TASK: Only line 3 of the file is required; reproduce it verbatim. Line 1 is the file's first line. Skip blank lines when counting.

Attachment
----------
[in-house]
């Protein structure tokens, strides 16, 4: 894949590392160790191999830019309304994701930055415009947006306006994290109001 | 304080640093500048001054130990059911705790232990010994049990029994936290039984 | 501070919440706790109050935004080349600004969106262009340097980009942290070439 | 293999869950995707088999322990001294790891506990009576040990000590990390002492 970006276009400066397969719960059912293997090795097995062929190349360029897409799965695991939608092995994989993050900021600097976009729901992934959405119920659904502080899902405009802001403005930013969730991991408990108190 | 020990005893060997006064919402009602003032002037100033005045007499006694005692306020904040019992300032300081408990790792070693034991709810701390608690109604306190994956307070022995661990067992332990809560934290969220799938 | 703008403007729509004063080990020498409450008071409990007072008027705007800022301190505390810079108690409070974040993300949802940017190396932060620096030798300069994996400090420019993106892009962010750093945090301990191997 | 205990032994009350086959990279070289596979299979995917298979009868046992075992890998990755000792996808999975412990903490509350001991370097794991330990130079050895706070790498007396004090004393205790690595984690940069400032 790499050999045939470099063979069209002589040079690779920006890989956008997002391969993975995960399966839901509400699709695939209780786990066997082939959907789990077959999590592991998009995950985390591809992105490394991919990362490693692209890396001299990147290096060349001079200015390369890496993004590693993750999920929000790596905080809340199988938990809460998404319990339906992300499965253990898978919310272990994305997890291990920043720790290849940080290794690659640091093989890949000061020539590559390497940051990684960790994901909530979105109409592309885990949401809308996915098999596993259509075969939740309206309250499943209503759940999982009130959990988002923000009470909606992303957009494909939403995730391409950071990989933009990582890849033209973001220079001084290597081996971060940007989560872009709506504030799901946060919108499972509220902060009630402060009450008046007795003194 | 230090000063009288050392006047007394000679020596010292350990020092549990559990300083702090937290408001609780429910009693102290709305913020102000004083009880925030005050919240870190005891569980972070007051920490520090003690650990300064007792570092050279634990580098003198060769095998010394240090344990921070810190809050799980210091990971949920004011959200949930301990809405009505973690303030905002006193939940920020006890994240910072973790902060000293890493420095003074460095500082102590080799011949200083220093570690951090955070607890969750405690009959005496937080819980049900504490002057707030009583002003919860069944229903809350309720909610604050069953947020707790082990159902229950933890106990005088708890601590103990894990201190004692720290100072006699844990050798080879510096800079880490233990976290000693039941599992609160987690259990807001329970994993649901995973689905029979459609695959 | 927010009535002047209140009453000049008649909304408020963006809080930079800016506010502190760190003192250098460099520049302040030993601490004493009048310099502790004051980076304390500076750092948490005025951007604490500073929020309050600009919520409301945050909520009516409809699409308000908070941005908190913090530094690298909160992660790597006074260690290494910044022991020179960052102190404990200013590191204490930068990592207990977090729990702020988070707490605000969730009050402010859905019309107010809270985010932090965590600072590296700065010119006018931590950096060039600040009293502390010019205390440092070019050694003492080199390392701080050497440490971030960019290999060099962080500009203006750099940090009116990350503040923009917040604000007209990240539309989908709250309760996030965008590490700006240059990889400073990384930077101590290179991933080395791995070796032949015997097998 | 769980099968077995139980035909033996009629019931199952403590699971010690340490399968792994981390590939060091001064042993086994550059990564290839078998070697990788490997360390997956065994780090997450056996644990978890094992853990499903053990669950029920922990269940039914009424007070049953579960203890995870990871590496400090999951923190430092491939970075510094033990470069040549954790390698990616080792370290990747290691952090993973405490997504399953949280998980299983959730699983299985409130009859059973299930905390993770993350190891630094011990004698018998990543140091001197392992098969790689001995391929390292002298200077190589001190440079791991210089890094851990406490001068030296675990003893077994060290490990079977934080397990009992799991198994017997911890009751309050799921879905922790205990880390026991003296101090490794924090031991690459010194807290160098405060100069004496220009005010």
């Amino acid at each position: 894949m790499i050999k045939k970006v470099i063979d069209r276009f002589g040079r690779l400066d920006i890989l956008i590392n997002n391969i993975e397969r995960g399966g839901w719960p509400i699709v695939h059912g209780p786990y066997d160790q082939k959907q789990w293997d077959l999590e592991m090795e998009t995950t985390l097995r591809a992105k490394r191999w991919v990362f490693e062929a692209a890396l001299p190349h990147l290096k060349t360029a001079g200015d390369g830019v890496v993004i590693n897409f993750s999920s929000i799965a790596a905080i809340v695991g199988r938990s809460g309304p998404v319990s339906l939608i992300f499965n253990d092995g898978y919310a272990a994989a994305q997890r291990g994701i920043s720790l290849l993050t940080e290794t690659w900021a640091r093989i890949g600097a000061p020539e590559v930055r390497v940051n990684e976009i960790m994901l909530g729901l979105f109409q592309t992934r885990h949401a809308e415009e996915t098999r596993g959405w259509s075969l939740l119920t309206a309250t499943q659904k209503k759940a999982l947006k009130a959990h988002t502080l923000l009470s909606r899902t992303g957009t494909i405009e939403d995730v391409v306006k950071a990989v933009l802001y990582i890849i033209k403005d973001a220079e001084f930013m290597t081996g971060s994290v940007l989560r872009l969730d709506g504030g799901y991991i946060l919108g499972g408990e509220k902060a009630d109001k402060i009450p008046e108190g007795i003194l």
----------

């Amino acid at each position: 894949m790499i050999k045939k970006v470099i063979d069209r276009f002589g040079r690779l400066d920006i890989l956008i590392n997002n391969i993975e397969r995960g399966g839901w719960p509400i699709v695939h059912g209780p786990y066997d160790q082939k959907q789990w293997d077959l999590e592991m090795e998009t995950t985390l097995r591809a992105k490394r191999w991919v990362f490693e062929a692209a890396l001299p190349h990147l290096k060349t360029a001079g200015d390369g830019v890496v993004i590693n897409f993750s999920s929000i799965a790596a905080i809340v695991g199988r938990s809460g309304p998404v319990s339906l939608i992300f499965n253990d092995g898978y919310a272990a994989a994305q997890r291990g994701i920043s720790l290849l993050t940080e290794t690659w900021a640091r093989i890949g600097a000061p020539e590559v930055r390497v940051n990684e976009i960790m994901l909530g729901l979105f109409q592309t992934r885990h949401a809308e415009e996915t098999r596993g959405w259509s075969l939740l119920t309206a309250t499943q659904k209503k759940a999982l947006k009130a959990h988002t502080l923000l009470s909606r899902t992303g957009t494909i405009e939403d995730v391409v306006k950071a990989v933009l802001y990582i890849i033209k403005d973001a220079e001084f930013m290597t081996g971060s994290v940007l989560r872009l969730d709506g504030g799901y991991i946060l919108g499972g408990e509220k902060a009630d109001k402060i009450p008046e108190g007795i003194l």